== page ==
Tuesday, September 4, 2012

Section 21 Child Care Tax Credit

The § 21 Child Care Tax Credit- Percentage of Child Care Expenditures


For a taxpayer with AGI of $15,000 or less, the credit is 35% of the credit eligible expenses. The rate of the Child Care credit is reduced by one percentage point for each $2,000 (or fraction) by which AGI exceeds $15,000 but the credit is never reduced below 20%.The credit rate hits the 20 percent floor at AGI of $43,001. Section 21 (D)(1)(B) – Could equal the income of the lowest taxpayer

§ 21 provides a credit equal to a percentage of a taxpayer’s child care expenses, if the expenses are “incurred to enable the taxpayer to be gainfully employed.” Expenses eligible for the credit are capped at $3,000 for a taxpayer with one “qualifying individual” (generally, a child under the age of 13, or another individual unable to care for himself) POLICY: Allow the person to be gainfully employed. Worried about slippery slope which could lead to tax credits and deductions. Expenses must be incurred so taxpayer can be employed. WELL BEING AND PROTECTION. NO FOOD, LODGING, OR CLOTHING. Cost of nursery school below level of kindergarten are for the child’s care.

There are lots of regulations about this, no for over night camps. Yes for day camps, even if the day camp specializes in something. Treasury Regulations Say: Allocate costs for other household services. This is only going to be a problem if a substantial amount of the services is for something else. Do not need to allocate the expenses if they are de minimis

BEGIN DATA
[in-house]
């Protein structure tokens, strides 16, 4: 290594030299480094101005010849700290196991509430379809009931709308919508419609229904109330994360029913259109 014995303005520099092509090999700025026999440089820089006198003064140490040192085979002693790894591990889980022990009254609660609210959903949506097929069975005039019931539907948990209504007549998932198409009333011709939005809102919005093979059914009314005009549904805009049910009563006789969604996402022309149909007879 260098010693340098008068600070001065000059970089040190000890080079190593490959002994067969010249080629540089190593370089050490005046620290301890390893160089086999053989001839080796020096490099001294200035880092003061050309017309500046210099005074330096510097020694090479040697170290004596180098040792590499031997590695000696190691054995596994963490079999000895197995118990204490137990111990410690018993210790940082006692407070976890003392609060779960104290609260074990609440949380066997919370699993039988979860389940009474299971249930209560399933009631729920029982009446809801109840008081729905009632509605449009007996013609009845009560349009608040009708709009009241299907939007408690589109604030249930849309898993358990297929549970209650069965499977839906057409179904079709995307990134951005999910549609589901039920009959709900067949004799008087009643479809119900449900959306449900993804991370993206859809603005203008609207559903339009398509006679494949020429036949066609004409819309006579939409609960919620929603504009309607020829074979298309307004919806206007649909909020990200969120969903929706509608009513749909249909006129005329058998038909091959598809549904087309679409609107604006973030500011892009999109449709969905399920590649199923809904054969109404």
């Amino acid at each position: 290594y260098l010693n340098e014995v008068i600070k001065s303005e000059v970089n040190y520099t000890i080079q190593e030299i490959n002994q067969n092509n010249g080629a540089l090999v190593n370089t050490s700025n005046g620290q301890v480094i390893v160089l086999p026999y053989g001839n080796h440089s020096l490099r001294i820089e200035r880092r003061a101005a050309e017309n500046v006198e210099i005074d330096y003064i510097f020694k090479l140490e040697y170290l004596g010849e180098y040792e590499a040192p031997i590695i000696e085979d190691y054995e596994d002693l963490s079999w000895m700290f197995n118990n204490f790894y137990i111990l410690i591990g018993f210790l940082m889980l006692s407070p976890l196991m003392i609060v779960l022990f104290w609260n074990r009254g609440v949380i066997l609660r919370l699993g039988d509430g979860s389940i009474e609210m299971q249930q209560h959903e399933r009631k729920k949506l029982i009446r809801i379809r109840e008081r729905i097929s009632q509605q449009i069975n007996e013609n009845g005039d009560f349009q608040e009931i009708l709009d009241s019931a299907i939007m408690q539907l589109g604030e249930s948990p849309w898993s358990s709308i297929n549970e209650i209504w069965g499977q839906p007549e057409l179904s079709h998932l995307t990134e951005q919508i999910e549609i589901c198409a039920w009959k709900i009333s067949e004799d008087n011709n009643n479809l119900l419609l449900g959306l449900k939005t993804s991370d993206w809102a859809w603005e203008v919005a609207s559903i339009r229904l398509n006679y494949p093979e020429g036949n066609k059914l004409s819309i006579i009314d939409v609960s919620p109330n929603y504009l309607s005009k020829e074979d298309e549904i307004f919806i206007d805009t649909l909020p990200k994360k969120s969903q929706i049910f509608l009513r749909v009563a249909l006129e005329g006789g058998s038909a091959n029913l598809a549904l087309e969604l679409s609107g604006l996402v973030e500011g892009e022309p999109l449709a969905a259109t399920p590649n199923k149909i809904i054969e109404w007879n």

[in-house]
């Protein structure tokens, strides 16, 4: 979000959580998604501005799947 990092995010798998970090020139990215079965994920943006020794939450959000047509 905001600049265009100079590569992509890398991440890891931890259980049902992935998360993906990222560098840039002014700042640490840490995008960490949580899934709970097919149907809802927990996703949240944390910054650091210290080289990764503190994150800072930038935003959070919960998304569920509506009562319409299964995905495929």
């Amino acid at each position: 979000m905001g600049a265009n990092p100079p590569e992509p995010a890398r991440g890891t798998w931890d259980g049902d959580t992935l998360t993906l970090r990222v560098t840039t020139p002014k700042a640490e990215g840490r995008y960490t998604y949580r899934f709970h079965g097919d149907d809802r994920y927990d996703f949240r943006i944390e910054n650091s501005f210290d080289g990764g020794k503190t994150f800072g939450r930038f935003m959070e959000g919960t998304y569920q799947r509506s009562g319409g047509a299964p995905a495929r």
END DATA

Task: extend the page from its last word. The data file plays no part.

The child care credit is limited to the income of the lowest earning spouse. If there is no income, there is no credit.

Full time student = Gainfully Employed. Deemed to have $500 a month in income to take the credit. STUDENT EXCEPTION Capped at $6,000 for taxpayer with two or more qualifying individuals. These are refundable.

POLICY: The Child Care Credit in Section 21 has more vertical equity than a deduction. Credits avoid the “upside-down” aspect of subsides designed as deductions (where a $1,000 deduction is worth more to a 28% bracket taxpayer than to a 15% bracket taxpayer).

Information about Child Credit on Tax Return
Information about Qualifying Child for Earned Income Tax Credit
2015 Earned Income Credit Chart

No comments:

Popular Accounting Problems

The information on this site is for informational purposes only and should not be used as a substitute for the professional advice of an accountant, tax advisor, attorney, or other professional.